There were some domestic violence allegations (regarding emotional abuse), and various complaints about our marital relationship. I do not believe that these are significant or relevant. The custody evaluator ignored them in his report, and so far the court has ignored them as well. There were also some allegations about money, and the court will have to address those, I guess.
There was an assortment of allegations about child care. These mostly involved supervision, but some involved diet, hygiene, and other topics. Here is a sample:
22. c. Father sends our younger daughter (age 4) off to the back of the store to retrieve ice cream while he waits in the check out line.The custody evaluator was apparently impressed by several letters from [my wife’s] friends. One described an incident in which the kids got out of the car after it broke down and I parked on the side of the highway and used the emergency phone. Others described incidents such as the kids being temporarily separated from me at the store while shopping.
d. Other friends witnessed Father allowing our younger daughter, when she was four, to wear her roller blades into the store. An employee from the store eventually made her take them off. Father reported that "the younger daughter got in trouble with the store employee." …
31. Our eldest daughter, during her first week of school at a brand new school (in December), did not know where the bathroom was located and had an accident in her tights. She went to the office and contacted her father. The school personnel related that she stated "Daddy, I peed in my tights, and here's what I think that you should do. Either bring me some clean clothes, or call up Mommy so she can bring me some clothes. That's what I think that you should do. Okay? Bye." Apparently she then hung up the phone, turned around, and told the assistant, "That's how you have to deal with my Daddy." They shared this story with me because they were impressed with her maturity. He, of course, contacted me to deal with the situation. However, I think this exchange illustrates an extremely important aspect to Father's capabilities. Our daughters, at this age, already know how to negotiate around their Father because they understand he is incapable of caring for them or their safety. This is unacceptable.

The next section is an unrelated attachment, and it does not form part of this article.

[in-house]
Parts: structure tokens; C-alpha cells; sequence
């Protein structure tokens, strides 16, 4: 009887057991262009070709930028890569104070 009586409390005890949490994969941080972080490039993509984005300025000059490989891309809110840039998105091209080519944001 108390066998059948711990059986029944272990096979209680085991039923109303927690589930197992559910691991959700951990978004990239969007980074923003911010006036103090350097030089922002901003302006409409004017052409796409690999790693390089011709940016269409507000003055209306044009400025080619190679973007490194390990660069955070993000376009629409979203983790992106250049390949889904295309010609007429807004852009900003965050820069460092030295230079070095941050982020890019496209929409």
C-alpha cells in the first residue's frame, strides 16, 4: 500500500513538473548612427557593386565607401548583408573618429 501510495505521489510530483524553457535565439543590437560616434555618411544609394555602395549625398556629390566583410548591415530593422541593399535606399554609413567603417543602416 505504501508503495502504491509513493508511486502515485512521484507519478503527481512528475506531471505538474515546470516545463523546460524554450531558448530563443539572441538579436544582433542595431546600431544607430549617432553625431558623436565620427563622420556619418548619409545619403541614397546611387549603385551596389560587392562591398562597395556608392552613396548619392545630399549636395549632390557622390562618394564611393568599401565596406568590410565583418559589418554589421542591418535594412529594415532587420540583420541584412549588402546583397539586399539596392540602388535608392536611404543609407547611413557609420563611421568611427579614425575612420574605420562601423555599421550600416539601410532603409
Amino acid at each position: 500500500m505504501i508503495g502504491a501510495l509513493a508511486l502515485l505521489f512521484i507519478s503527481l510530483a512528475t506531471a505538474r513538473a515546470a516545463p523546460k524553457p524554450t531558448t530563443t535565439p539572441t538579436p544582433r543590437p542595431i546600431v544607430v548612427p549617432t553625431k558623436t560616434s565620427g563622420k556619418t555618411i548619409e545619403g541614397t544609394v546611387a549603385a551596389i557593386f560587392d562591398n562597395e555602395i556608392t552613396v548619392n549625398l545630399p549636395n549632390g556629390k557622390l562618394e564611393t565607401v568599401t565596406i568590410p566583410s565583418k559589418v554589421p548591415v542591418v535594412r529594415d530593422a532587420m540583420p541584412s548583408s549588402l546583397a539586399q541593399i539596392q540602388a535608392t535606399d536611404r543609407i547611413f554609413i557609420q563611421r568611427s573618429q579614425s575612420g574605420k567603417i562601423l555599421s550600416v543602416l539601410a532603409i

Emotional, Verbal & Physical Abuse
32. Father is incapable of providing care for either of our daughters. He lacks empathy. He is unable to comprehend why the above listed situations are dangerous for both our daughters. If confronted with my concerns, he dismissed them as trivial. [June 2004 declaration]
The custody evaluator, a gay psychologist named Bret K. Johnson, concluded:
Father's tendency to "do things over and over" such as feed the children one vegetable for a long period, have the young children brush their own hair because they are too fussy, and that he is unorthodox in parenting approaches may not be neglect or abuse in the pure sense of the words; rather it suggests he runs things in his own way, on his own time, and may not take new input well with regards to the children's best interests.For that, he recommended that our 50-50 custody agreement be terminated permanently, that my time with the kids be reduced to occasional weekend visits, that I be ordered to take 6 months of parenting classes, and that I be ordered to undergo forced psychotherapy for an indefinite amount of time.
In hearings, the judge ignored complaints about broccoli, oatmeal, hair-brushing, etc, and said that only the risk and safety issues were significant. I testified about the highway incident and about supervising the kids in stores and elsewhere. I acknowledged that I let our daughter Jenny roller skate in Costco, and I explained why that was beneficial for her. I was asked about how I often take the kids for walks on a trail in the woods without holding their hands, and about how I let them play with the neighbor’s dog. A witness described an incident in which Jenny was happily doing some coloring by herself for about 10 minutes in a waiting room. Another witness described seeing the kids by themselves at a store, although she acknowledged that I was in a position to watch the kids and she thought the kids were safe. Another witness thought that Jenny was once in danger of being kidnapped at Toys R Us, just because she was left by herself for a couple of minutes.
At no time has my wife, her lawyer, the custody evaluator, or the judge explained what I did wrong in any of the allegations, or described what I should have done. (My wife has made some conclusory statements like paragraph 32 above. My wife’s lawyer has said nothing. One could infer from the custody evaluation that the evaluator should have had some reason for his punitive recommendations, but the evaluator never actually said that I did anything wrong. The judge once implied that he didn’t want to hear my explanation for roller skating in Costco, but when I testified about it, he listened patiently and only suggested that maybe some of the other shoppers could have been annoyed.)